There's a good reason to write about a comet coming to Britain at the time of Arthur's death: there probably was one. Though we have no definitive records from the chroniclers of the period, we have other ways of determining what was happening in 6th century Britain, the period most commonly associated with King Arthur and the Matter of Britain.

Dendrochronology is the study of tree rings to provide evidence of ancient environmental conditions. Good years produce wide growth rings, while bad years appear as narrow ones. In Western Europe in the past two millennia, one particular dendrochronological pattern stands out. Between 536 and 545 AD, the weather in Britain wasn't good at all. In fact, this period is characterized by a world-wide set of crop failures and famines, and constant references in contemporary records to a "dry fog" or "dust veil".

The relevance of this to the Arthurian mythos is twofold. First, Arthur's death traditionally heralds the beginning of a time of famine and drought in Britain. Second, the Arthurian mythos is inextricably intertwined with that of the Grail, which also associated with famine. Now we have scientific evidence to indicate a widespread famine at precisely the period history has assigned to Arthur and the Grail.

Famine ‑- drought ‑- darkness ‑- what could have caused them? Since we're able to rule out volcanic eruption, the likeliest answer is the close approach of a comet. Passing through its tail could load Earth's atmosphere with enough cometary debris to produce the same "little winter" that occurred on a much smaller scale in Tunguska in 1908. Records of heavy meteor showers beginning around 400 and extending for the next two centuries suggest that Earth was at increased risk from cosmic interlopers during this period, and a comet would fit the few facts we have.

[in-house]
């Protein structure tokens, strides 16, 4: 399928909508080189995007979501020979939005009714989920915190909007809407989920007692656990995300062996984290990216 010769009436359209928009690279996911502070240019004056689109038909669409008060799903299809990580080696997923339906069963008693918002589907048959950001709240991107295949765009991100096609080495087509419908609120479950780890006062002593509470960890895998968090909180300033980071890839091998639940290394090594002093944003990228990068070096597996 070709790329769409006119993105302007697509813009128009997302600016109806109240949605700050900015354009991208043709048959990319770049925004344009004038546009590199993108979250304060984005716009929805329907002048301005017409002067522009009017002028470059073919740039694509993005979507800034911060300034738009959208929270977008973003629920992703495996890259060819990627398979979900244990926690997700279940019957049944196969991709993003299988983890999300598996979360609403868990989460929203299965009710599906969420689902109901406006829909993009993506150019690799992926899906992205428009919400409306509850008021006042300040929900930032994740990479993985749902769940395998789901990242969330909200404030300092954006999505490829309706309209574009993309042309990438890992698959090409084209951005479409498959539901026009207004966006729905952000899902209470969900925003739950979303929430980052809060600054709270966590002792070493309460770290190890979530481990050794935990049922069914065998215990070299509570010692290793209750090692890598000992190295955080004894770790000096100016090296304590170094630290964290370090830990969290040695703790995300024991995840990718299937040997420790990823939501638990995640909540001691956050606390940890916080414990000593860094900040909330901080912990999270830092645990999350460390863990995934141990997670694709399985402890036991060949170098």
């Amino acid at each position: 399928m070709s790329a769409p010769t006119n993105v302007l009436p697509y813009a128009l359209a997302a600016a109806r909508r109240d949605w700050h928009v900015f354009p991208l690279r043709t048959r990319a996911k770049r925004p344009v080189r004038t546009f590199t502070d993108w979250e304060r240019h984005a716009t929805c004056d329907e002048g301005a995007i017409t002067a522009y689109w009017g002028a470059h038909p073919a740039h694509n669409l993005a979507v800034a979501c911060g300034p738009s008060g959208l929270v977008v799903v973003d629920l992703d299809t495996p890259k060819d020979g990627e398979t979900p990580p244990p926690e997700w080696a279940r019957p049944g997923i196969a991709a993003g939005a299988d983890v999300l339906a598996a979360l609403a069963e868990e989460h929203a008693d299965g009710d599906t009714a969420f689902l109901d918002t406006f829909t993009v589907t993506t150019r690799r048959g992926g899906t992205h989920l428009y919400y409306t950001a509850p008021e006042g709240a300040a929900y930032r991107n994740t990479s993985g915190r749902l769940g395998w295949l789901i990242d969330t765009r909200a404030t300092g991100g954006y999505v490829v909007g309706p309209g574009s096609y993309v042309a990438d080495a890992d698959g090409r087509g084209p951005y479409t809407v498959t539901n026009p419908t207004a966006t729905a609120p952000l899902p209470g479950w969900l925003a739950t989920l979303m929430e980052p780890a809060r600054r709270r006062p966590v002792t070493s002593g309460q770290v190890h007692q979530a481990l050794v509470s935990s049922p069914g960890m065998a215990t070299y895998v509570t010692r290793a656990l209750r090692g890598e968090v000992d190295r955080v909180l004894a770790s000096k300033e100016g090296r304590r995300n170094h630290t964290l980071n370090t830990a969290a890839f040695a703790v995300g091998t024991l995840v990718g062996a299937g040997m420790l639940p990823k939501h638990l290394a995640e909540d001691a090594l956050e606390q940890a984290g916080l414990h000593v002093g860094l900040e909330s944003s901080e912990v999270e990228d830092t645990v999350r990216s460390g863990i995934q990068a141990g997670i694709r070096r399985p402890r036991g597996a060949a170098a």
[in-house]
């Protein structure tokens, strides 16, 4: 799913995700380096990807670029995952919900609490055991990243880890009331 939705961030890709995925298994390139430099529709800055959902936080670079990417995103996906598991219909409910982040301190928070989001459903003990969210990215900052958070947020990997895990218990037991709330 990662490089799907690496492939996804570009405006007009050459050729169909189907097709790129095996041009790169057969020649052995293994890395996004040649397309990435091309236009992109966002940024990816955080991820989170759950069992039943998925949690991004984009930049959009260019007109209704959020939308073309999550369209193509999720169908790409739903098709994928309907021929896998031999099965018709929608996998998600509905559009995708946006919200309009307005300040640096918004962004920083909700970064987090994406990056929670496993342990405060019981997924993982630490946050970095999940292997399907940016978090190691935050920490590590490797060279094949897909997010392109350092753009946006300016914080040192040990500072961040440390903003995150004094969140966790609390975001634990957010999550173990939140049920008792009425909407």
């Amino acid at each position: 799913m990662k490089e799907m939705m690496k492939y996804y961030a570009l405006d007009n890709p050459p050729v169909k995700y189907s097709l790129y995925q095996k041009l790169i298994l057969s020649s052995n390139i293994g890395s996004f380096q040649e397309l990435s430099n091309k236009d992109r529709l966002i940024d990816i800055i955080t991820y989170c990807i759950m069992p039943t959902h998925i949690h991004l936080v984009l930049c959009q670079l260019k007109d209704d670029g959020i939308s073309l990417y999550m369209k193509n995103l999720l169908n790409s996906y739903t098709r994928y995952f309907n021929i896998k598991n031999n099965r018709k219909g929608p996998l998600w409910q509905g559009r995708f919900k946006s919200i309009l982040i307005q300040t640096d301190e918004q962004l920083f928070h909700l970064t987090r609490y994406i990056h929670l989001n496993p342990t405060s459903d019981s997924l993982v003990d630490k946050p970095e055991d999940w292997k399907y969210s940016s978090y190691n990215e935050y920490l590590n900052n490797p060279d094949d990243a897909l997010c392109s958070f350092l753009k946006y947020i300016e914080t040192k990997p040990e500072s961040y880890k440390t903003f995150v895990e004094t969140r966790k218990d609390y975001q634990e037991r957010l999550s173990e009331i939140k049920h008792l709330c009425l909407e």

Roger of Wendover actually reports that a comet passed near the Earth somewhere in the 540s. He reports that it could be seen from Gaul and that it was "so vast that the whole sky seemed on fire". Roger also says that in the same year "there dropped real blood from the clouds.... and a dreadful mortality ensued". In The Ruin of Britain, written circa 540, the monk Gildas cites a long series of extracts from the Old Testament, as being similar to contemporary catastrophes. Among other things, Gildas specifically mentions that the land was made a wilderness, the stars were dimmed, the sun and the moon were shadowed, and that there were clouds, fog, and plagues.

Though Science can only speculate, the novelist is more fortunate. What could be more fitting than that Arthur should die at the appearance of a red dragon which blazed through the sky in a time of war and destruction, the death of which heralded the beginning of a dark age of famine and plague?

A comet.